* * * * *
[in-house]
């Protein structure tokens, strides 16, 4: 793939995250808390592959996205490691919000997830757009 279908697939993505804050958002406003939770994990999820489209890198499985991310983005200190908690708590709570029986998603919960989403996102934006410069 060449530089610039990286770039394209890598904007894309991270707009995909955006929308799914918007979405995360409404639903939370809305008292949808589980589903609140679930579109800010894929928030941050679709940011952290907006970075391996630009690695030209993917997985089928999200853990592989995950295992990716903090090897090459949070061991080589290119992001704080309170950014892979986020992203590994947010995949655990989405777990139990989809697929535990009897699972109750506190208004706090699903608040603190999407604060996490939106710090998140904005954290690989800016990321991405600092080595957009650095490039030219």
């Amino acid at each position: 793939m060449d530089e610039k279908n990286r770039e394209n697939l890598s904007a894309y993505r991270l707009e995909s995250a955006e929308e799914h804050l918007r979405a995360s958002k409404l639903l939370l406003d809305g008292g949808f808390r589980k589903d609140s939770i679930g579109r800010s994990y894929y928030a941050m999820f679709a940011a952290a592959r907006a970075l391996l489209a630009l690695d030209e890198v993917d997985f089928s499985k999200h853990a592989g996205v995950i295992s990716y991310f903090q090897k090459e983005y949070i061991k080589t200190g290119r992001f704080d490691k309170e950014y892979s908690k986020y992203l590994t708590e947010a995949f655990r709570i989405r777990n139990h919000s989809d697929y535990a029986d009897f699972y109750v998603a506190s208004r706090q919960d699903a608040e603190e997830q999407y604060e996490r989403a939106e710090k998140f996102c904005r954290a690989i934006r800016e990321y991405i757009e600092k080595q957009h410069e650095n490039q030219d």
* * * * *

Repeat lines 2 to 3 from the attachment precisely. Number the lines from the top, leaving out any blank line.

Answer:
């Protein structure tokens, strides 16, 4: 793939995250808390592959996205490691919000997830757009 279908697939993505804050958002406003939770994990999820489209890198499985991310983005200190908690708590709570029986998603919960989403996102934006410069 060449530089610039990286770039394209890598904007894309991270707009995909955006929308799914918007979405995360409404639903939370809305008292949808589980589903609140679930579109800010894929928030941050679709940011952290907006970075391996630009690695030209993917997985089928999200853990592989995950295992990716903090090897090459949070061991080589290119992001704080309170950014892979986020992203590994947010995949655990989405777990139990989809697929535990009897699972109750506190208004706090699903608040603190999407604060996490939106710090998140904005954290690989800016990321991405600092080595957009650095490039030219």
């Amino acid at each position: 793939m060449d530089e610039k279908n990286r770039e394209n697939l890598s904007a894309y993505r991270l707009e995909s995250a955006e929308e799914h804050l918007r979405a995360s958002k409404l639903l939370l406003d809305g008292g949808f808390r589980k589903d609140s939770i679930g579109r800010s994990y894929y928030a941050m999820f679709a940011a952290a592959r907006a970075l391996l489209a630009l690695d030209e890198v993917d997985f089928s499985k999200h853990a592989g996205v995950i295992s990716y991310f903090q090897k090459e983005y949070i061991k080589t200190g290119r992001f704080d490691k309170e950014y892979s908690k986020y992203l590994t708590e947010a995949f655990r709570i989405r777990n139990h919000s989809d697929y535990a029986d009897f699972y109750v998603a506190s208004r706090q919960d699903a608040e603190e997830q999407y604060e996490r989403a939106e710090k998140f996102c904005r954290a690989i934006r800016e990321y991405i757009e600092k080595q957009h410069e650095n490039q030219d």